KUCHING: One of Margaret Dobin Rasa’s most prized possessions in her home is a crock kept in the living room.
Estimated to be at least 150 years old, the earthenware pot that has been passed down from generation to generation was once used to make tuak, or a type of rice wine popular among the indigenous communities in East Malaysia.
Now it sits on a table in the corner of the living room as decor, together with framed pictures of Margaret’s family members.
“I learned to make tuak when I was young, making it for my parents during Gawai (harvest festival) and Christmas. The crock is perfect for the fermentation process because it is cooling.
“It reminds me of my journey making tuak,” the 78-year-old told CNA at her home in Batu Kawah, Kuching.
These days, Margaret, who is from Kampung Serasot in Bau, still makes tuak but uses two big plastic containers for the fermentation process.
Besides that, everything else strictly follows the old recipe according to traditional and known methods.
Margaret, who is of Bidayuh ethnicity, uses pestle and mortar to grind the specially made yeast called ragi which is originally in the shape of a small ball.
“I asked her why she does not use the blender, but she wants to be as traditional as possible even though there is a considerable amount of effort to do so. She believes that using modern tools would not be as efficient,” Margaret’s granddaughter Martiana Chia said.
After Margaret suffered a minor stroke in March this year, Chia, 22, decided that she wanted to learn the art of making tuak to keep the tradition alive.
Tuak is deeply rooted in the Dayak community for traditional ceremonies, celebrations, and festive seasons such as Gawai.
With ingredients such as local ginger, yeast, glutinous rice, and sugar, tuak takes about one month to make, starting from the of fermentation rice.
Ginger and the ragi yeast are procured locally, the latter of which is shipped over by Chia’s aunt in Bintulu.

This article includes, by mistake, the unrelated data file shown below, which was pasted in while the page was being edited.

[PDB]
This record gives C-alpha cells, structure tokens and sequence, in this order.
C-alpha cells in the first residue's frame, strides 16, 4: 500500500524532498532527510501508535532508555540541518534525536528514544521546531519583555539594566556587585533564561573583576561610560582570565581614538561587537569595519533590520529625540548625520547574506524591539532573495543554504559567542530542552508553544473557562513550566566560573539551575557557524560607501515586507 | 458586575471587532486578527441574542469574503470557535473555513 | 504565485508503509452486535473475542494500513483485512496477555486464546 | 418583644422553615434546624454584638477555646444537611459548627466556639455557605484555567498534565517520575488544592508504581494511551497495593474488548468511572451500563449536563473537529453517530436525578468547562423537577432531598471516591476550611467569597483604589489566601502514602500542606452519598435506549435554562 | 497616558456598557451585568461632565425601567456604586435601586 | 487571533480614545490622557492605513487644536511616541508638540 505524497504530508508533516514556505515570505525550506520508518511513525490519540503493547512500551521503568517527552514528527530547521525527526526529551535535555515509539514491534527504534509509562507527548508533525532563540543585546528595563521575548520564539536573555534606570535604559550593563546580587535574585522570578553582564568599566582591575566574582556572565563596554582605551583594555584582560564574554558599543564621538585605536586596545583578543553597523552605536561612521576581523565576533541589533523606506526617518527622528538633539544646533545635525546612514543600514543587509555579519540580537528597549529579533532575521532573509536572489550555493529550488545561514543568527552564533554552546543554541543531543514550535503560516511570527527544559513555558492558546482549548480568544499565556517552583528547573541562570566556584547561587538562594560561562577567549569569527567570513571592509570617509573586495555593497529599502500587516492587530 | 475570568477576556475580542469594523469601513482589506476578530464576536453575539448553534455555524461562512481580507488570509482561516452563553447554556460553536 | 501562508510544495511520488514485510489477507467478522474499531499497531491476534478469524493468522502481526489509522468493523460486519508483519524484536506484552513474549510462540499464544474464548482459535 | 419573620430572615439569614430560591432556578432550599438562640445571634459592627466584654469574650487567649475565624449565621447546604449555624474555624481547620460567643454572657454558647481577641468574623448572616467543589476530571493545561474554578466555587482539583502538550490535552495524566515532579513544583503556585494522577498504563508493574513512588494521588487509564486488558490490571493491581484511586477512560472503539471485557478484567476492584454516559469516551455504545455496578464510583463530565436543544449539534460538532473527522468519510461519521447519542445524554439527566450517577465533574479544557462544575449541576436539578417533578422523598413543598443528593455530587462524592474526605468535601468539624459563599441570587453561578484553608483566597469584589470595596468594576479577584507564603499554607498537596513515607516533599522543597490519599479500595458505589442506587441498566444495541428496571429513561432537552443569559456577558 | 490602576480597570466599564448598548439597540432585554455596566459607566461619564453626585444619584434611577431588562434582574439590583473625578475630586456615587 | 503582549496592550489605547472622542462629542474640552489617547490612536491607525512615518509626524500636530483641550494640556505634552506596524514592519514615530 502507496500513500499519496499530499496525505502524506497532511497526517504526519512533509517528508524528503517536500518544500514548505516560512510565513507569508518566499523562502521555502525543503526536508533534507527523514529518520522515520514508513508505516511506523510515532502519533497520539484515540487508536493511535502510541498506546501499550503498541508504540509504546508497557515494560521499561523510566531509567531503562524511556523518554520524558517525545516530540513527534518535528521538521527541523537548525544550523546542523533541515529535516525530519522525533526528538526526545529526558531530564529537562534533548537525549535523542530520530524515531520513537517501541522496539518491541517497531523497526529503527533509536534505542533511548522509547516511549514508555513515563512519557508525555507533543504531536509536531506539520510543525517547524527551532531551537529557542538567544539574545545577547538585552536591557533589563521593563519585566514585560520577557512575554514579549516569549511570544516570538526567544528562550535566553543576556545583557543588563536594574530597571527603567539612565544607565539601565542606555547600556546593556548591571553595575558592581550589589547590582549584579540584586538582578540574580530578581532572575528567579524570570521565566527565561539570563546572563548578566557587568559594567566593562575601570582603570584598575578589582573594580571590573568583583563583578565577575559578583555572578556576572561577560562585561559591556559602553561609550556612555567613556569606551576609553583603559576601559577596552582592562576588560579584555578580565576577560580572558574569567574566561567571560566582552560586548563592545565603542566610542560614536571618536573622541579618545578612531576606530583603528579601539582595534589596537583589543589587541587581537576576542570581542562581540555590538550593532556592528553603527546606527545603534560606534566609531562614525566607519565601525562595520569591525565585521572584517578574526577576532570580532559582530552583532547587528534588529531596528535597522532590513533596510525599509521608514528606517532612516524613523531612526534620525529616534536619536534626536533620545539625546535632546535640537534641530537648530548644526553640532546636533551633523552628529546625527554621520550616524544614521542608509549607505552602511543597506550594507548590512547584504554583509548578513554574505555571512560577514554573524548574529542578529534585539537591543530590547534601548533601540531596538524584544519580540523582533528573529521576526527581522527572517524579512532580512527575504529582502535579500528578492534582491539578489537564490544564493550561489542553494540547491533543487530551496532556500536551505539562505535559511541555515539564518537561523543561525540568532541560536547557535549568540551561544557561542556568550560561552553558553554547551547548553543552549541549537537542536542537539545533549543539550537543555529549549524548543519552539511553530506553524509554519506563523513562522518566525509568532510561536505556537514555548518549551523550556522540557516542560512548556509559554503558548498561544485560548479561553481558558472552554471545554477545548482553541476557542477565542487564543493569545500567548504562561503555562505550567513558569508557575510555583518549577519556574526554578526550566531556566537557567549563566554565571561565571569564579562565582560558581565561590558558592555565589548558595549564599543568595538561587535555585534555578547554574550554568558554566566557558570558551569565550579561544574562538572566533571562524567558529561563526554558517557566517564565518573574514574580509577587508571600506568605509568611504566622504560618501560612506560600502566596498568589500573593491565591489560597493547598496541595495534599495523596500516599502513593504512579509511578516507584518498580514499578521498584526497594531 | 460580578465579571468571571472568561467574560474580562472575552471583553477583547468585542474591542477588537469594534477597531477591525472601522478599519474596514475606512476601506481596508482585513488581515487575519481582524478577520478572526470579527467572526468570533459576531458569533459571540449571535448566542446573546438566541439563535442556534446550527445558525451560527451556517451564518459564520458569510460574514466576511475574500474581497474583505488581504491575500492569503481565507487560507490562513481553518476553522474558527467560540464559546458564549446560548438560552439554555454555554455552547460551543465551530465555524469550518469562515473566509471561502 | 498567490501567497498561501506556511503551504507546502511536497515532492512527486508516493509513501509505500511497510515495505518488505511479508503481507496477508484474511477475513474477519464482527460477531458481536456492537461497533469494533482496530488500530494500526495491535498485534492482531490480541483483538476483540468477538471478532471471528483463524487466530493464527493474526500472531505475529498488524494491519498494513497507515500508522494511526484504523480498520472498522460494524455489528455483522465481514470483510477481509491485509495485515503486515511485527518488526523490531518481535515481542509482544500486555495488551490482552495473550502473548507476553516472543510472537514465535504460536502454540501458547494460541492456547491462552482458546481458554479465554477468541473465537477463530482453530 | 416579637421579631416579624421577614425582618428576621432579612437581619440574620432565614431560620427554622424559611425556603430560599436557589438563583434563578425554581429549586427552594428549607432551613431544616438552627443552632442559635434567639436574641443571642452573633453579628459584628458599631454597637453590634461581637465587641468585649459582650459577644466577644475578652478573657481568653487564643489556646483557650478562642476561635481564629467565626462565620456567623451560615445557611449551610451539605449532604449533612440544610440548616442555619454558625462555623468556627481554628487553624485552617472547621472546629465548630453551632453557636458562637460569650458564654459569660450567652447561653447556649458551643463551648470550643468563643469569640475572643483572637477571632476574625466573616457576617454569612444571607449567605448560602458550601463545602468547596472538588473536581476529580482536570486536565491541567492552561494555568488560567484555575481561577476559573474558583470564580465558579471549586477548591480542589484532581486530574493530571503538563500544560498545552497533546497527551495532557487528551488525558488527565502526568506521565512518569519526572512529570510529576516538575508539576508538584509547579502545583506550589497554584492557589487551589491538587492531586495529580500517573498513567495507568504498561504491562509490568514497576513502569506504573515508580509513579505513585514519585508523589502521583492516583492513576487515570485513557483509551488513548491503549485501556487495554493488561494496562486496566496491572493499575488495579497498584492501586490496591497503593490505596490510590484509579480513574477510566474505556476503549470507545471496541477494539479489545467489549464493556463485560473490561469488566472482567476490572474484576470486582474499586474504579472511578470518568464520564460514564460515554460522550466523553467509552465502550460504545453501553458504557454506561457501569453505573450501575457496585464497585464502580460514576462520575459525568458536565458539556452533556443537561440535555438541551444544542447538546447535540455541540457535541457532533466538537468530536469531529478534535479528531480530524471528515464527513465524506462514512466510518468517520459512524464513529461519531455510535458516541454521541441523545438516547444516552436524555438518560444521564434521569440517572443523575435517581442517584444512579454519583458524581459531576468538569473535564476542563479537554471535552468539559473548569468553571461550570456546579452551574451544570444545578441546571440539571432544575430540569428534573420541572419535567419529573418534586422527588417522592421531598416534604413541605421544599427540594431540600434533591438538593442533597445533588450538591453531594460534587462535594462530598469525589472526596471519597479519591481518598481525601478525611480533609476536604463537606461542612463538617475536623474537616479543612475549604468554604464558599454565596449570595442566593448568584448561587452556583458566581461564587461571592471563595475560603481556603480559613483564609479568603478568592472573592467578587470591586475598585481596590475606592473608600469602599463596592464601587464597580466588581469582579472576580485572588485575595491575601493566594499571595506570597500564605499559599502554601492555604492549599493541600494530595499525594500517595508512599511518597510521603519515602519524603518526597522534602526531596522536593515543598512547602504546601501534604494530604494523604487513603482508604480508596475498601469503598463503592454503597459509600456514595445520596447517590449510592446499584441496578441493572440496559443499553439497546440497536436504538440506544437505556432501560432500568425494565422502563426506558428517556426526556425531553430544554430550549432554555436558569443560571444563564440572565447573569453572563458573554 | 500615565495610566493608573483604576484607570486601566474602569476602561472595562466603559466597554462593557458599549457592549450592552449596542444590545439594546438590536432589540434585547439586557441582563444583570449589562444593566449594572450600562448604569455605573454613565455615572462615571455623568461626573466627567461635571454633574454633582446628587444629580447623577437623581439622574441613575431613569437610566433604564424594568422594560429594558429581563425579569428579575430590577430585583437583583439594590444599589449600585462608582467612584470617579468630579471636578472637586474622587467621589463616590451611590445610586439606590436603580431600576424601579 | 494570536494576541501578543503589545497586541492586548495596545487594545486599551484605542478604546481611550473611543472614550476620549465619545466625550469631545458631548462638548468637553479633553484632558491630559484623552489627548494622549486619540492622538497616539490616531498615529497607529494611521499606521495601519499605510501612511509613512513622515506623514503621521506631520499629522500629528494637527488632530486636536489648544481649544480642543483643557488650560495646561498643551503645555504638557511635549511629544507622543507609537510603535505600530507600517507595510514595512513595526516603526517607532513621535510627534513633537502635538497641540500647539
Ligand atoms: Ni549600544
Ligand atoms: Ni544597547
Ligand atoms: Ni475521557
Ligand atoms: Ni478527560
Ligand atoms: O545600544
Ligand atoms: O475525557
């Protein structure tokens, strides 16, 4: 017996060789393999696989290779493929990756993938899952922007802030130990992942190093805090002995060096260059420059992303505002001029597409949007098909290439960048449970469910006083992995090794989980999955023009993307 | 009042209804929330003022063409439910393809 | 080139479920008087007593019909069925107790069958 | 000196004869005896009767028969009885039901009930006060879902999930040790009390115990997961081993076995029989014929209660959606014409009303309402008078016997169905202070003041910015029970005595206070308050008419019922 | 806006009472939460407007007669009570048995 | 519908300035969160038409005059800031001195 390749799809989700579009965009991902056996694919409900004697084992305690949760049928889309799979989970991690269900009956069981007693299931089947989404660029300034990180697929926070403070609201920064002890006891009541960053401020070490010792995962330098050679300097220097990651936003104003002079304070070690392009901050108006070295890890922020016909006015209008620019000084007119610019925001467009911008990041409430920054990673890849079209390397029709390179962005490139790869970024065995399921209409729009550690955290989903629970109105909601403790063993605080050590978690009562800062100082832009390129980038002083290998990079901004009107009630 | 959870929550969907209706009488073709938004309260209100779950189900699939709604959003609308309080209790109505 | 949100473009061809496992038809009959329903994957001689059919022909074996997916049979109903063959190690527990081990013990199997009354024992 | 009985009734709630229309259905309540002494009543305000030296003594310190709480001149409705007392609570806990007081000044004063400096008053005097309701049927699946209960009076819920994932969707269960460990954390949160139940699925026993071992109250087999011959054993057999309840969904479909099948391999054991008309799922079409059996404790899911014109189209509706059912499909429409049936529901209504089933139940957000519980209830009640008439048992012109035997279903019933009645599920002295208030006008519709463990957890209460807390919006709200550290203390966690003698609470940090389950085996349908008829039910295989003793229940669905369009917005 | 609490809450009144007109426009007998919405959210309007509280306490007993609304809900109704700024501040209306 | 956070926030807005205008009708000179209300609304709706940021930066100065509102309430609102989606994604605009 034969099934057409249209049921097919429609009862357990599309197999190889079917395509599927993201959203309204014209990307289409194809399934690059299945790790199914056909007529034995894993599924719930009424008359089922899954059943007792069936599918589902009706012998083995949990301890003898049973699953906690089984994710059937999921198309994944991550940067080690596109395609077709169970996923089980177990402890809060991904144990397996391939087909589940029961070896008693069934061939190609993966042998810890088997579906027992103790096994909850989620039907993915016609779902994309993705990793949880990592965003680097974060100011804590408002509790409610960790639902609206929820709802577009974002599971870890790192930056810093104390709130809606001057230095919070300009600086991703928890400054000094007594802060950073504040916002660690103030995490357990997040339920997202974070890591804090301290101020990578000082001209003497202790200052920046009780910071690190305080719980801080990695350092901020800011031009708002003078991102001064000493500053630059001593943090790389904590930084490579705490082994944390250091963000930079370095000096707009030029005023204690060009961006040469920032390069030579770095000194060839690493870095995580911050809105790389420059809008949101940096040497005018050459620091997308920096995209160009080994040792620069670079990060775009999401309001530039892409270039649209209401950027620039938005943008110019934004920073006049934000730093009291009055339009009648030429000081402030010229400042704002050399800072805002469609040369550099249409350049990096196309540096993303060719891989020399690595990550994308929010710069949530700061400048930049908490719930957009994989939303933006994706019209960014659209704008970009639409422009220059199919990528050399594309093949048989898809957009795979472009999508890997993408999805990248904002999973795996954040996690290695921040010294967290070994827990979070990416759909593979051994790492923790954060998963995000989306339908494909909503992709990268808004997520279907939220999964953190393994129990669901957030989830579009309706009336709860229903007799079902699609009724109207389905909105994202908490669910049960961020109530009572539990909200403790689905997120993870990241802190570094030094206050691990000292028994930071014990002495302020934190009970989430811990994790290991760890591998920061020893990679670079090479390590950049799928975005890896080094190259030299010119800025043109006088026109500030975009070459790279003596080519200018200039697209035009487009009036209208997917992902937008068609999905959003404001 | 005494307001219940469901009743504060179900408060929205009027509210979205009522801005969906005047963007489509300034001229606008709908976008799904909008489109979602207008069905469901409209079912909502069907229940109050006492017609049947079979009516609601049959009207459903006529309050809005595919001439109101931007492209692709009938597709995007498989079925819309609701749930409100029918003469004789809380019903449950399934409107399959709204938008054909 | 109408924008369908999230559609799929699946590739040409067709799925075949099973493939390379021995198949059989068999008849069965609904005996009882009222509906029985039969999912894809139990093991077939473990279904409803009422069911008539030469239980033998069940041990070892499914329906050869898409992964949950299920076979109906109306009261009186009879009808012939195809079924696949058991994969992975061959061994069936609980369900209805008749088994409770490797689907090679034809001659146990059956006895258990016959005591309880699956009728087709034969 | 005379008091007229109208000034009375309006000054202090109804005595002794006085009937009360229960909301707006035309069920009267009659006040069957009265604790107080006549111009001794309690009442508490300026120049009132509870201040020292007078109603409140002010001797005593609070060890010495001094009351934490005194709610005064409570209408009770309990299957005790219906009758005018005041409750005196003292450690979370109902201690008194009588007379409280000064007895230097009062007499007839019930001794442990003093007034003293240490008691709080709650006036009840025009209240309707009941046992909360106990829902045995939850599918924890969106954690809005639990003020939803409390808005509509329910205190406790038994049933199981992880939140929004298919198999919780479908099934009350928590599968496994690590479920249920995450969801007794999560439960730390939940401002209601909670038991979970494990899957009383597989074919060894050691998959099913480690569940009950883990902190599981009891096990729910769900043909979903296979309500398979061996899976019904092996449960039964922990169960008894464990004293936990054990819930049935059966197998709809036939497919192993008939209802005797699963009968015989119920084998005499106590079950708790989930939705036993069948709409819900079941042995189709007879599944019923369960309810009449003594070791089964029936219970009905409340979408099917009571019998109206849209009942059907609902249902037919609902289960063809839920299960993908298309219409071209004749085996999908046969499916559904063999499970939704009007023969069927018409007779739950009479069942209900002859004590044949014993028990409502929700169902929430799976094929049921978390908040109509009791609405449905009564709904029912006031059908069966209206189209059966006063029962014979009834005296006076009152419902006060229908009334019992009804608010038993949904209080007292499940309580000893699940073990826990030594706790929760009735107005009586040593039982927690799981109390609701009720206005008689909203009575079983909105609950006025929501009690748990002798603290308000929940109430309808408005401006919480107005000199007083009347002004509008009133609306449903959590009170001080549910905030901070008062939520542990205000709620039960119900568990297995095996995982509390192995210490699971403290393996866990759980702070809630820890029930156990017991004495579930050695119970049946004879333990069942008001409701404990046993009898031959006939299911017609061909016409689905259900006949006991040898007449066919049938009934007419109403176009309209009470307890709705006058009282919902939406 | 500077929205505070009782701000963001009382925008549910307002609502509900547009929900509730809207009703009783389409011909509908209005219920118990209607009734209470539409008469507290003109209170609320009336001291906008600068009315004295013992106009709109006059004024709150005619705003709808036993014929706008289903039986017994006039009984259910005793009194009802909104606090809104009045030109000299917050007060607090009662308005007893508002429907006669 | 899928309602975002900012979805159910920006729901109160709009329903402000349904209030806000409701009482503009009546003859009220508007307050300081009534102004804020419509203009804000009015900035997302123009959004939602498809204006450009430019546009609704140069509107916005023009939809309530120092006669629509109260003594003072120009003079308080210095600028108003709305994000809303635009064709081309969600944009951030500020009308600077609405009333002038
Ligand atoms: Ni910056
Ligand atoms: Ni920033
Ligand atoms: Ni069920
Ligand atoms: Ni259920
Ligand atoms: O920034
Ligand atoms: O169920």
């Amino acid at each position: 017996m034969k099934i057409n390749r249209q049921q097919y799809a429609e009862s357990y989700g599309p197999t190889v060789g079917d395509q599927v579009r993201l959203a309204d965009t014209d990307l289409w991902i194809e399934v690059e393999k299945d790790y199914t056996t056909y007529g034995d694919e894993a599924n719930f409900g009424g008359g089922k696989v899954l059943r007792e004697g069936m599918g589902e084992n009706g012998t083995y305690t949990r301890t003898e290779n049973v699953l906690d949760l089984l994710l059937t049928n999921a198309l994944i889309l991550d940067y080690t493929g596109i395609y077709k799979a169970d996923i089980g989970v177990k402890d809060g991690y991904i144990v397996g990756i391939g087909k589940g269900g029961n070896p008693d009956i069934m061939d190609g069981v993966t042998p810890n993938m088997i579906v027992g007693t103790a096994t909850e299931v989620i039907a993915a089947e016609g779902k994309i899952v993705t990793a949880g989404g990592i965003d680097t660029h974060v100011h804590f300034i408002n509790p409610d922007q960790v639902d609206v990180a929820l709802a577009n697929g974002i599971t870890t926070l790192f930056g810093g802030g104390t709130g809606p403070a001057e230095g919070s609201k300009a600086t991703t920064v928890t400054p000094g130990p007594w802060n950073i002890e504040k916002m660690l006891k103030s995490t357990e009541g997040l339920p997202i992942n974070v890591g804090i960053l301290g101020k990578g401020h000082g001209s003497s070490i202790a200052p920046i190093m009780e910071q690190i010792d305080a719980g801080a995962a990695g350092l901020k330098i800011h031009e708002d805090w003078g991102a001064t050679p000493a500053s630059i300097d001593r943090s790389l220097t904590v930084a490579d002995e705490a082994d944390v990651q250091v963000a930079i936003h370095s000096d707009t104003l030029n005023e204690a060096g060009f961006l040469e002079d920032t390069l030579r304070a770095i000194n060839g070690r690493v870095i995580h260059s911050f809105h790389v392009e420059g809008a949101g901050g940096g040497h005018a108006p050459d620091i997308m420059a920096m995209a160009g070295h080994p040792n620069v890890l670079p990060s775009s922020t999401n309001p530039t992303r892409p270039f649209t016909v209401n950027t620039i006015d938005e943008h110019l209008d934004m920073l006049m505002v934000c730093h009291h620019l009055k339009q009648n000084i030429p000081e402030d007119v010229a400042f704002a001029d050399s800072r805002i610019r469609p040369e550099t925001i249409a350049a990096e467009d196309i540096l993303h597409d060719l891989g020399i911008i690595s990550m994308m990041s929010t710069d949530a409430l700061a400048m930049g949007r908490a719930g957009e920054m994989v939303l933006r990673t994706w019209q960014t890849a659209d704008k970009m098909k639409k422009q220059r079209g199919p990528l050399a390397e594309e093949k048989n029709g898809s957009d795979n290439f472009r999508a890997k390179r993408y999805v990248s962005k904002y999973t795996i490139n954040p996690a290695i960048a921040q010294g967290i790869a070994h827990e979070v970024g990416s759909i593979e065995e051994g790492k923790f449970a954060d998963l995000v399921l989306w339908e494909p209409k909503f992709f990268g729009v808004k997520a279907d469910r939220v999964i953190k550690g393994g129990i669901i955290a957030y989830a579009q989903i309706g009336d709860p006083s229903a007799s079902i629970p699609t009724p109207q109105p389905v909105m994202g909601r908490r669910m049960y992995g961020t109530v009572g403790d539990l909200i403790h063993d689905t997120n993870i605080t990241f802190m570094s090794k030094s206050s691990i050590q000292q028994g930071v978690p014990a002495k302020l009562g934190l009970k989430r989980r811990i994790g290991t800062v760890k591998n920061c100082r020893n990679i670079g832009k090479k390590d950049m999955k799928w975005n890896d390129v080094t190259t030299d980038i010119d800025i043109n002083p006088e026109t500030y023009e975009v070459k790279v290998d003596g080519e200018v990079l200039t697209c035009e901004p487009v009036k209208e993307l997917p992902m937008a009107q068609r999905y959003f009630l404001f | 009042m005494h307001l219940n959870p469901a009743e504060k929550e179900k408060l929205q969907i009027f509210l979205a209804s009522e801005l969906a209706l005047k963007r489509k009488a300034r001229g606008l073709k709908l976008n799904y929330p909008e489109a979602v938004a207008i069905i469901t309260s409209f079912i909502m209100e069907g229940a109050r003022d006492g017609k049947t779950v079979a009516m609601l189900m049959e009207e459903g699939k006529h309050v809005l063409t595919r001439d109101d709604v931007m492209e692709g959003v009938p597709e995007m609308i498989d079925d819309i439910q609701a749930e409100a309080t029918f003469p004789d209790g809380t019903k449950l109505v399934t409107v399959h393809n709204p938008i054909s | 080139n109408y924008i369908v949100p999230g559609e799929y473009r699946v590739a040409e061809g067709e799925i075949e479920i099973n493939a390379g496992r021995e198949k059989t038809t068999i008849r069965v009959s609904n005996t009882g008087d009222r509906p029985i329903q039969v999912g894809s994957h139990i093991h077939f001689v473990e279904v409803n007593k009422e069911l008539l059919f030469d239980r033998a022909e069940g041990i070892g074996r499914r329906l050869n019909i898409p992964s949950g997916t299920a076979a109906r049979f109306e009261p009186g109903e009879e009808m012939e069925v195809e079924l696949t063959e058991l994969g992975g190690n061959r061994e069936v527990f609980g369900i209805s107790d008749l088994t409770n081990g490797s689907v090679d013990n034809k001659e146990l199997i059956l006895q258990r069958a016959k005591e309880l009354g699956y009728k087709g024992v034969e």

Cooked rice and pounded yeast are left to ferment for one to two weeks in the containers.
Chia said that out of tradition, Margaret never opens the lid of the plastic container to check on the fermentation process.
“There is a superstition in our family that when we brew tuak, we should not lift the lid to check the fermentation because you might jinx the process,” she said.
Chia said that the fermentation process would depend on the weather and that if it has been raining, for example, it would take slightly longer to ferment.
“We have to make sure it is not sour. If it is, that means the fermentation process didn’t go right. There could have been too much yeast or too little rice. The fermentation process is the most crucial part,” she said.
After the first process of fermentation, ginger juice will be added together with sugar, and the content is left to ferment for another two weeks.
Chia said that while some batches might not come out perfectly, tuak can be adjusted by adding more sugar or more water.
“My grandmother just goes by her instinct and knows what to do,” she said.
There are other traditions such as making sure sour foods like lime, swearing, and even gossiping are not allowed anywhere near the tuak.
“I don’t really question her methods anymore but follow her way. The whole process is thorough and is a huge learning curve. I wouldn’t want to take any shortcuts and would like to preserve the way my family originally did it,” said Chia, who has also attempted to make tuak on her own.
The end product would have a gingery and a soft champagne taste to it, said Chia.
They are able to produce about 40 bottles of tuak a month.
PASSING DOWN THE HERITAGE
Margaret was the eldest among six siblings and the only one in the family who did not have the privilege of going to school.
The mother of three and grandmother of three used to sell tuak as a means of side income when working as a dental nurse in the government.
When Chia, who is half Chinese and half Bidayuh, wanted to learn about her native heritage, she decided there was no better way than picking up something that already existed in her family.
The youngest of three siblings said she started to appreciate her native background more as she got closer to her grandmother.
“After my grandmother had a stroke in March, it made me realise that this is something unique from my family and that I should take it up before it doesn’t exist anymore,” she said.
Chia often shares about the culture and tradition of making tuak with people on Instagram.
She said that the Japanese people, for one, hold their sake so proudly, and often sell it for a high price.
“I was curious why tuak was not as cherished as Japanese sake which can be much more expensive. Tuak is not appreciated as much but it does take a lot of patience and commitment to ensure that it tastes good,” she said.
As for Margaret, she is not technologically savvy and does not really know about Instagram, but the important thing is she gets to pass down part of her culture to Chia.
“It’s good that she wants to learn, I am already old. Things like this should not go extinct,” she said.